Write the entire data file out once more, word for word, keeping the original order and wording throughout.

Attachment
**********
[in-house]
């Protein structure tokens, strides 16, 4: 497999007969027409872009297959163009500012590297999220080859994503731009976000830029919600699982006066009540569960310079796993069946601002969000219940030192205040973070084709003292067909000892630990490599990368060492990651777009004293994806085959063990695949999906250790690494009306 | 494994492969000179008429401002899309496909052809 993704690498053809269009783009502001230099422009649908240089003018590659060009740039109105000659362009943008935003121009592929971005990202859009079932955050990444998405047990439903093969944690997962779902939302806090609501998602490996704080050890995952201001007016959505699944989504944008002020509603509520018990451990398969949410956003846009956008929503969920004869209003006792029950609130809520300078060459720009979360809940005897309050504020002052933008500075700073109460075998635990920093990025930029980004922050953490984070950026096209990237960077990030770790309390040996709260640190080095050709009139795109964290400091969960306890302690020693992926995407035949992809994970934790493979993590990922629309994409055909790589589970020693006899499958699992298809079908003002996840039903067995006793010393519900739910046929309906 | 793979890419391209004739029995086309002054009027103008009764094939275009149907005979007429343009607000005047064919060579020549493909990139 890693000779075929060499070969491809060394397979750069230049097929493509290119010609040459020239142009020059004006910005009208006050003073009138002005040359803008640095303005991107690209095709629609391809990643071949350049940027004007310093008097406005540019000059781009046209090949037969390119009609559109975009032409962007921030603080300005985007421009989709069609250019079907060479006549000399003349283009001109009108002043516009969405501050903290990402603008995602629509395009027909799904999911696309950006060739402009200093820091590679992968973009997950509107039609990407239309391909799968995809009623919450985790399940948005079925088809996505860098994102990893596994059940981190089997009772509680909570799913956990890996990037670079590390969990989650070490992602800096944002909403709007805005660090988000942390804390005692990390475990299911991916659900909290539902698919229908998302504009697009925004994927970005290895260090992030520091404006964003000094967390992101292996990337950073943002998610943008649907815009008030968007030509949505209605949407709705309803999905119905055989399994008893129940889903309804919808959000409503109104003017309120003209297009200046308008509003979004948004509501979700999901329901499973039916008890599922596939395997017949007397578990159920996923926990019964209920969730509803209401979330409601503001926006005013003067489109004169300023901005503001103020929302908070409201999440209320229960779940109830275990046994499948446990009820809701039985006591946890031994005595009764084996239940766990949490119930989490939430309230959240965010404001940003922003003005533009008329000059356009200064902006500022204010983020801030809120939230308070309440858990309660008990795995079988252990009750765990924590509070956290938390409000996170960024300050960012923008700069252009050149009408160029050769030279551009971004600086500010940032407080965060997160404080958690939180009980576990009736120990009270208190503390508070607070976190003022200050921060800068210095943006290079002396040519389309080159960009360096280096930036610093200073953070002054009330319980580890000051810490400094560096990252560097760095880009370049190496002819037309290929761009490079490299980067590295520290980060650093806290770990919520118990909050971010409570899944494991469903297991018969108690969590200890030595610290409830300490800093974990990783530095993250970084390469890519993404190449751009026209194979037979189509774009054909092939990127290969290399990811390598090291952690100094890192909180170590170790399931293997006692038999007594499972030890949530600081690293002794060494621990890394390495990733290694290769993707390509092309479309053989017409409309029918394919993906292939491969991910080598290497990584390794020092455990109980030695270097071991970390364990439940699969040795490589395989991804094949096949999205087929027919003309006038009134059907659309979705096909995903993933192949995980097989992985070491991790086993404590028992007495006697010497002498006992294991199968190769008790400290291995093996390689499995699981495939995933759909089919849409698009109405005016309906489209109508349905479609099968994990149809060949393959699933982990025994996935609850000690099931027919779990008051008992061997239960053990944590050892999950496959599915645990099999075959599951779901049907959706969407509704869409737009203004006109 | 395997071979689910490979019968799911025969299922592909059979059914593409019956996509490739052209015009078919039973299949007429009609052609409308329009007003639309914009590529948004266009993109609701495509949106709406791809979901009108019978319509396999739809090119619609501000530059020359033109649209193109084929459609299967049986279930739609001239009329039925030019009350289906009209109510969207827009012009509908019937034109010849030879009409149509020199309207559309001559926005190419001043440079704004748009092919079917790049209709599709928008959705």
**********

[in-house]
């Protein structure tokens, strides 16, 4: 497999007969027409872009297959163009500012590297999220080859994503731009976000830029919600699982006066009540569960310079796993069946601002969000219940030192205040973070084709003292067909000892630990490599990368060492990651777009004293994806085959063990695949999906250790690494009306 | 494994492969000179008429401002899309496909052809 993704690498053809269009783009502001230099422009649908240089003018590659060009740039109105000659362009943008935003121009592929971005990202859009079932955050990444998405047990439903093969944690997962779902939302806090609501998602490996704080050890995952201001007016959505699944989504944008002020509603509520018990451990398969949410956003846009956008929503969920004869209003006792029950609130809520300078060459720009979360809940005897309050504020002052933008500075700073109460075998635990920093990025930029980004922050953490984070950026096209990237960077990030770790309390040996709260640190080095050709009139795109964290400091969960306890302690020693992926995407035949992809994970934790493979993590990922629309994409055909790589589970020693006899499958699992298809079908003002996840039903067995006793010393519900739910046929309906 | 793979890419391209004739029995086309002054009027103008009764094939275009149907005979007429343009607000005047064919060579020549493909990139 890693000779075929060499070969491809060394397979750069230049097929493509290119010609040459020239142009020059004006910005009208006050003073009138002005040359803008640095303005991107690209095709629609391809990643071949350049940027004007310093008097406005540019000059781009046209090949037969390119009609559109975009032409962007921030603080300005985007421009989709069609250019079907060479006549000399003349283009001109009108002043516009969405501050903290990402603008995602629509395009027909799904999911696309950006060739402009200093820091590679992968973009997950509107039609990407239309391909799968995809009623919450985790399940948005079925088809996505860098994102990893596994059940981190089997009772509680909570799913956990890996990037670079590390969990989650070490992602800096944002909403709007805005660090988000942390804390005692990390475990299911991916659900909290539902698919229908998302504009697009925004994927970005290895260090992030520091404006964003000094967390992101292996990337950073943002998610943008649907815009008030968007030509949505209605949407709705309803999905119905055989399994008893129940889903309804919808959000409503109104003017309120003209297009200046308008509003979004948004509501979700999901329901499973039916008890599922596939395997017949007397578990159920996923926990019964209920969730509803209401979330409601503001926006005013003067489109004169300023901005503001103020929302908070409201999440209320229960779940109830275990046994499948446990009820809701039985006591946890031994005595009764084996239940766990949490119930989490939430309230959240965010404001940003922003003005533009008329000059356009200064902006500022204010983020801030809120939230308070309440858990309660008990795995079988252990009750765990924590509070956290938390409000996170960024300050960012923008700069252009050149009408160029050769030279551009971004600086500010940032407080965060997160404080958690939180009980576990009736120990009270208190503390508070607070976190003022200050921060800068210095943006290079002396040519389309080159960009360096280096930036610093200073953070002054009330319980580890000051810490400094560096990252560097760095880009370049190496002819037309290929761009490079490299980067590295520290980060650093806290770990919520118990909050971010409570899944494991469903297991018969108690969590200890030595610290409830300490800093974990990783530095993250970084390469890519993404190449751009026209194979037979189509774009054909092939990127290969290399990811390598090291952690100094890192909180170590170790399931293997006692038999007594499972030890949530600081690293002794060494621990890394390495990733290694290769993707390509092309479309053989017409409309029918394919993906292939491969991910080598290497990584390794020092455990109980030695270097071991970390364990439940699969040795490589395989991804094949096949999205087929027919003309006038009134059907659309979705096909995903993933192949995980097989992985070491991790086993404590028992007495006697010497002498006992294991199968190769008790400290291995093996390689499995699981495939995933759909089919849409698009109405005016309906489209109508349905479609099968994990149809060949393959699933982990025994996935609850000690099931027919779990008051008992061997239960053990944590050892999950496959599915645990099999075959599951779901049907959706969407509704869409737009203004006109 | 395997071979689910490979019968799911025969299922592909059979059914593409019956996509490739052209015009078919039973299949007429009609052609409308329009007003639309914009590529948004266009993109609701495509949106709406791809979901009108019978319509396999739809090119619609501000530059020359033109649209193109084929459609299967049986279930739609001239009329039925030019009350289906009209109510969207827009012009509908019937034109010849030879009409149509020199309207559309001559926005190419001043440079704004748009092919079917790049209709599709928008959705």